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U.K. Supreme Court rules woman who joined Islamic State as teen cannot return to Britain

Renu Begum, Shamima Begum's oldest sister, holds a photo of Shamima while speaking to reporters in London in 2015. (Pool photo by Laura Lean/AFP)

Shamima Begum, a British-born woman who left the country as a teenager in 2015 to join the Islamic State, will not be allowed to return to the United Kingdom to fight a legal case about the revocation of citizenship, the country’s top court ruled Friday.

In a unanimous ruling, Britain’s Supreme Court found that Begum’s rights were not breached when she was refused permission to return by the British government. The decision overturned a ruling by a lower court last year.

Lord Robert Reed, president of the Supreme Court, said that national security concerns were paramount in the case. “The right to a fair hearing does not trump all other considerations, such as the safety of the public,” Reed said in a statement.

The ruling does not prevent Begum, now 21, from continuing her legal case against the British government’s decision to revoke her citizenship in 2019.

However, Begum’s lawyers have said she has not been able to freely communicate with them from the al-Roj detention camp, where she is being kept by Syrian Kurdish groups without trial, and that the possibilities of a fair case would be limited if held remotely.

Rights groups criticized the court’s decision on Friday. “Barring Shamima Begum from Britain remains a cynical ploy to make her someone else’s responsibility,” Maya Foa, director of the rights group Reprieve, said in a statement.

The decision is the latest development in a case that has divided Britons on questions of extremism, human rights and a government’s responsibility to its citizens. Its impact is likely to be felt by others who left Western nations to join the Islamic State.

In November, Rights and Security International reported that at least 15 women and 35 children from Britain were being held in Syrian refugee camps and that the British government had a “systematic policy of depriving women in the camps of their citizenship.”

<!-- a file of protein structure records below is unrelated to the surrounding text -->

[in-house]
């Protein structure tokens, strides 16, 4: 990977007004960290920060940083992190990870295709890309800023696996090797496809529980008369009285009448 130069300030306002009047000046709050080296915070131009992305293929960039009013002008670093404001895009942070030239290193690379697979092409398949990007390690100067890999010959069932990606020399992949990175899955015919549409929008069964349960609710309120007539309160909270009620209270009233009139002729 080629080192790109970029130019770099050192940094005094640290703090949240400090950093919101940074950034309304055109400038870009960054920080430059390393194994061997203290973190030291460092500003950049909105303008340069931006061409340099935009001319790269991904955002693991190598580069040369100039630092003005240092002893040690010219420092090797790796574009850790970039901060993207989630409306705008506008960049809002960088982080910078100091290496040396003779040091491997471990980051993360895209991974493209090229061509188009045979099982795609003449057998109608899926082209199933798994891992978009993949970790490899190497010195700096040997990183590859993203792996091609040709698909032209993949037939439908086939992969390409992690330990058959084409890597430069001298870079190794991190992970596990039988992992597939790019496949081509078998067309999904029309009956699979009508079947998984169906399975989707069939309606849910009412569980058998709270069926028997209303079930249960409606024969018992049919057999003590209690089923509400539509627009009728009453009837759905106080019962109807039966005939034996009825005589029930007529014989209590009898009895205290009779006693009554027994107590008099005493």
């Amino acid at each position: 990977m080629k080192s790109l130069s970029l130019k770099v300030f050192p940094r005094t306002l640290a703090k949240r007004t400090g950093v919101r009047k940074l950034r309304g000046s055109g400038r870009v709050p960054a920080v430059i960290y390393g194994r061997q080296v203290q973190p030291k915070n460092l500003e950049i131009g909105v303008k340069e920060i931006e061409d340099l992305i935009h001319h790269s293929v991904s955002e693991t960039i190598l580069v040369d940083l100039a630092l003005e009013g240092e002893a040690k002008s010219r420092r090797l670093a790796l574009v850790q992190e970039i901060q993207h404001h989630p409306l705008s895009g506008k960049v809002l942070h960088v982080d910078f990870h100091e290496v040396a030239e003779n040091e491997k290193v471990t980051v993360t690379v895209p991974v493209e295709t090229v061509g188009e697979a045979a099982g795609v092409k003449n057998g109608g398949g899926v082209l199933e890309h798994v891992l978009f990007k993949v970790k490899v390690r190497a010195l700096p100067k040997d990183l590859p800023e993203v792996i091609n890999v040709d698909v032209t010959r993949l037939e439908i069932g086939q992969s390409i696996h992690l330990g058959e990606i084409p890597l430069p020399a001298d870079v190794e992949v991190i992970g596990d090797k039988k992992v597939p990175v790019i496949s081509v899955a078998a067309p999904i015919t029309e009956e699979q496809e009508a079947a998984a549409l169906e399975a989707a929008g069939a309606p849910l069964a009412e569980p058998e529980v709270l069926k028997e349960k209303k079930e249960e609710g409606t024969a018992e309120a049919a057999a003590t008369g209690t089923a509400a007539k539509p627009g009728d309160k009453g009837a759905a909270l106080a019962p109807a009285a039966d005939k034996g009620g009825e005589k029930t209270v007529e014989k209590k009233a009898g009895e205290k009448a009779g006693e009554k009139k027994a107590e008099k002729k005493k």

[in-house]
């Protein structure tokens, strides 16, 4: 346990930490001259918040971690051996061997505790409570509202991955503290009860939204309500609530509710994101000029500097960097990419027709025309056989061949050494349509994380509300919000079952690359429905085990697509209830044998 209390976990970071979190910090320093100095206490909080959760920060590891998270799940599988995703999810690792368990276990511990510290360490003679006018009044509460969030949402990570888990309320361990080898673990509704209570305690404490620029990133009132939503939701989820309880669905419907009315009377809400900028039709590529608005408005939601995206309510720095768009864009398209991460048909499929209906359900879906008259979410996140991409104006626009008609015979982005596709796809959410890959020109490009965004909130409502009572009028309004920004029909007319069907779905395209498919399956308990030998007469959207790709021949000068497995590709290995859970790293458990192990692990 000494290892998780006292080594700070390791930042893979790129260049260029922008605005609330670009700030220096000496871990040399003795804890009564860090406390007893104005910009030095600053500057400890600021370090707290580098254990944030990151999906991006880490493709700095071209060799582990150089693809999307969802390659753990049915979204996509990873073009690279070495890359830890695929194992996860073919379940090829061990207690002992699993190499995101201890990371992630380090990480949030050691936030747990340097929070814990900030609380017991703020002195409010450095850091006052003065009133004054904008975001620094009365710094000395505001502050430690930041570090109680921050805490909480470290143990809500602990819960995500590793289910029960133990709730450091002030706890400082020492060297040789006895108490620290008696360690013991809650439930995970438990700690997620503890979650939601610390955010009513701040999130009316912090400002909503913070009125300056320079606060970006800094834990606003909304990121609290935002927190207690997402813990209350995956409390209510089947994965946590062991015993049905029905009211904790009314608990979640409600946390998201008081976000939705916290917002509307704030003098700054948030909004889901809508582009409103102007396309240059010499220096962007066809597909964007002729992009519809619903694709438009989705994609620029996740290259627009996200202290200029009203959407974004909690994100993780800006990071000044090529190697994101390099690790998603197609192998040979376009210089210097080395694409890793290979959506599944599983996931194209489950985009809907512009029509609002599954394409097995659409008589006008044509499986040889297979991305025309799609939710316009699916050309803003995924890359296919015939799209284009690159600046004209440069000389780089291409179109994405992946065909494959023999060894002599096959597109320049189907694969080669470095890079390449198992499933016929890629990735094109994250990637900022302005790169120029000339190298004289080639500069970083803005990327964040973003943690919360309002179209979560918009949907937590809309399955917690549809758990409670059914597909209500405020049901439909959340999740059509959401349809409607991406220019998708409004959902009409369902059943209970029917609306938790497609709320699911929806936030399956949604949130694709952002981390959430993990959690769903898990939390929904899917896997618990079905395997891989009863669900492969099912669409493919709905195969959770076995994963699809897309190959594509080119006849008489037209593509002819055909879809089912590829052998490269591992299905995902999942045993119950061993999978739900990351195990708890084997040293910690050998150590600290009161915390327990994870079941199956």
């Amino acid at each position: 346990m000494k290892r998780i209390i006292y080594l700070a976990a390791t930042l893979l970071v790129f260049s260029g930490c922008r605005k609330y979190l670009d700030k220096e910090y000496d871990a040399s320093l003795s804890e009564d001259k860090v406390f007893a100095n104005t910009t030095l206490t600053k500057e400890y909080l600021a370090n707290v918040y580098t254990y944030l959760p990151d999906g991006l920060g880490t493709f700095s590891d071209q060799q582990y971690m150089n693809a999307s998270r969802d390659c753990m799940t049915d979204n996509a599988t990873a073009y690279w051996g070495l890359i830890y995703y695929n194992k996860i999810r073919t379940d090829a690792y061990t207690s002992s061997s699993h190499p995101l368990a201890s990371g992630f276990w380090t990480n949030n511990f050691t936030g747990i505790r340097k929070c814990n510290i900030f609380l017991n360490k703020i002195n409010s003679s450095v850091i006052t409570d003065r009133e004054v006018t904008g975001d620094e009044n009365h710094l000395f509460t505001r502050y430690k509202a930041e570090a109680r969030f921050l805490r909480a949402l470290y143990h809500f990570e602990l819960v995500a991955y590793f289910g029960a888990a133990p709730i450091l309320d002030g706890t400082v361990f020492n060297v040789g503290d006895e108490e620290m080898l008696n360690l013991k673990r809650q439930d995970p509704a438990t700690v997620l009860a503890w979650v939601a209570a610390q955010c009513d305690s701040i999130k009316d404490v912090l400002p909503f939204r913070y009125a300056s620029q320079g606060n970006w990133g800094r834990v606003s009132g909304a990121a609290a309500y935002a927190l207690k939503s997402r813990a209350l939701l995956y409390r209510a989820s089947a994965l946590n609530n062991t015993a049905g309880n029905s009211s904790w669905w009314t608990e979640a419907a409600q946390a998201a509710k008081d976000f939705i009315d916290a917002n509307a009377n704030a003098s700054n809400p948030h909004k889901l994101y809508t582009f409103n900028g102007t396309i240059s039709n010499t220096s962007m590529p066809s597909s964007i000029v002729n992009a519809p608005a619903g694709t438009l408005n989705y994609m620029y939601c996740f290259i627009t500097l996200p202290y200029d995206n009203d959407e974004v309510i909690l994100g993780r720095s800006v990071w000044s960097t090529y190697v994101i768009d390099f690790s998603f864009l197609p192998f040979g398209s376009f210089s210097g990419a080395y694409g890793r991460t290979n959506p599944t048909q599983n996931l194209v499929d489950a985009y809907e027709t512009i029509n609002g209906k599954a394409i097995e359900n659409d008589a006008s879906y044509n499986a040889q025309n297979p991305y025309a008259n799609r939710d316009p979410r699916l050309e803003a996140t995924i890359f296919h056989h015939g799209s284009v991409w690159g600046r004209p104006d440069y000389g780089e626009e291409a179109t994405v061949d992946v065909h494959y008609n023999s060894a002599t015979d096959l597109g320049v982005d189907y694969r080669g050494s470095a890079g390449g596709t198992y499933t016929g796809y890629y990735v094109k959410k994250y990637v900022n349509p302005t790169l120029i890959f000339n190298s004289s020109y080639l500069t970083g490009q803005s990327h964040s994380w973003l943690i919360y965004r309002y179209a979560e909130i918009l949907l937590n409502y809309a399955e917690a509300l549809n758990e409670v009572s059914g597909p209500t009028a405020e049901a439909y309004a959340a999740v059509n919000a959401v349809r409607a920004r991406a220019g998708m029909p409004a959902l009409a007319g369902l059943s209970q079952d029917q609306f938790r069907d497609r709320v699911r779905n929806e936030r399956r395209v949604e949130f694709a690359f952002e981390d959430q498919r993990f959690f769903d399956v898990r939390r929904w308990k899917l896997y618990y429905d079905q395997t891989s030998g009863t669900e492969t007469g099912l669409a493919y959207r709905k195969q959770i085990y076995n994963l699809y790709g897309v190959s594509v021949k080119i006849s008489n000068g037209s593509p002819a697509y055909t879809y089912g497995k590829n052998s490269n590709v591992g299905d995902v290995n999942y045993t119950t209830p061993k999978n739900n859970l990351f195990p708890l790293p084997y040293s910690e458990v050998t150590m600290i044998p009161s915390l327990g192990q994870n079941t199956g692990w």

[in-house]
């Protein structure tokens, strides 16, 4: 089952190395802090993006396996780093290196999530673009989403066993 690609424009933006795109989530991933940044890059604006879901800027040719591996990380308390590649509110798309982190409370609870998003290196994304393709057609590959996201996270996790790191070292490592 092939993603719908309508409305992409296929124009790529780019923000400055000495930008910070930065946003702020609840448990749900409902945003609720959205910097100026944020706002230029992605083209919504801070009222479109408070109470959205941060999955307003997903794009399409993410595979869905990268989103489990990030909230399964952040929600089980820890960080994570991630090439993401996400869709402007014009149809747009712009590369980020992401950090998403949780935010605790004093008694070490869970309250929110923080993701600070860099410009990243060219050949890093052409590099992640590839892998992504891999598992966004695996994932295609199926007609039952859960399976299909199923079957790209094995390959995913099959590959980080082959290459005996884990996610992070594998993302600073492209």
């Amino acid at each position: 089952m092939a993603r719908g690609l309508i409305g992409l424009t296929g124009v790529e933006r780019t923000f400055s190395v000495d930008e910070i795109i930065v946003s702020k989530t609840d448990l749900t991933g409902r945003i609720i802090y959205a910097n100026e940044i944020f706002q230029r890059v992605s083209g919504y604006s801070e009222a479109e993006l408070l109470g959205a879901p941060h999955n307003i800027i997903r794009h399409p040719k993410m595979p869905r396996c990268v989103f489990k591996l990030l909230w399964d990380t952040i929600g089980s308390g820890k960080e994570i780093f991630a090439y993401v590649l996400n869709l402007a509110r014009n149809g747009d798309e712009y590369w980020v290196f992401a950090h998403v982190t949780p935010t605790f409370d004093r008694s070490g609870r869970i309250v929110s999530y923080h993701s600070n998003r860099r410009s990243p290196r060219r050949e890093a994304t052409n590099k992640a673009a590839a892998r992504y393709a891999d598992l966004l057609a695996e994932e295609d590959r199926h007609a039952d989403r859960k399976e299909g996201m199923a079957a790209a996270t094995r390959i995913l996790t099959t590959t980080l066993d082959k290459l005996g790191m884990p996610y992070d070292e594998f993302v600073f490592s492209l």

The Brussels-based Egmont Institute has estimated that almost 1,200 Europeans were being held in camps in Syria and Iraq after the fall of the Islamic State, more than half of whom were children, with only limited efforts for repatriation.

While Begum’s case is the highest-profile citizenship revocation, the study said that other European nations — including Belgium, France, Denmark and the Netherlands — have stripped citizenship from Islamic State fighters.

The U.S. Justice Department announced in October that it had repatriated a total of 27 Americans from Syria and Iraq, including 10 who had been charged with terrorism-related crimes.

The year before, a court backed President Donald Trump’s claim that one U.S.-born woman was not a citizen, even though she held a U.S. passport, because of her father’s diplomatic status in the United States at her time of birth.

Rights groups said that visits to camps by British authorities showed it was possible to bring detainees back home.

“Like many of its European counterparts, the U.K. is more than capable of bringing home British detainees in Syria, many of whom left as teenagers after being trafficked or groomed online,” Foa said Friday.

Begum was 15 years old in 2015 when she joined two other schoolgirls and left Britain en route to Syria to join the Islamic State group. Her case immediately drew headlines in the British press, leaving many Britons horrified that girls so young would join a group known for extreme violence.

In 2019, as the Islamic State’s grip on its self-proclaimed caliphate was battered by coalition forces, Begum spoke to a reporter from the Times of London and asked the British government to help her return home. She was nine months pregnant at the time.

Although many people sympathized with the young woman, who was 19 at the time, others were dismayed by a number of comments she had made to British media outlets in interviews from the Syrian camp and her stated lack of regret about joining the Islamic State in the first place.

The British government announced that it would revoke her British citizenship on national security grounds that it did not make public. The government said she would not be stateless, as Begum’s family has roots in Bangladesh, although the Bangladeshi government said she was not eligible for citizenship.

Begum’s baby subsequently died about three weeks after birth in the camp, which is located in the far northeast of Syria near the borders with Turkey and Iraq. Begum bore three children after fleeing to the Islamic State, all of whom died young.

Britain’s Court of Appeal ruled last July that Begum could return to Britain to fight a legal battle over her citizenship. The British government appealed to the Supreme Court after the decision, saying that if Begum were allowed to return to the country, it would create “significant national security risks.”

In his statement to the media, Reed sided with the government’s assessment and criticized the Court of Appeal for making its own assessment of security concerns. He said Begum’s appeal could be delayed until she “is in a position to play an effective part in it without the safety of the public being compromised.”

That solution was not perfect, Reed acknowledged, “but there is no perfect solution to a dilemma of the present kind.”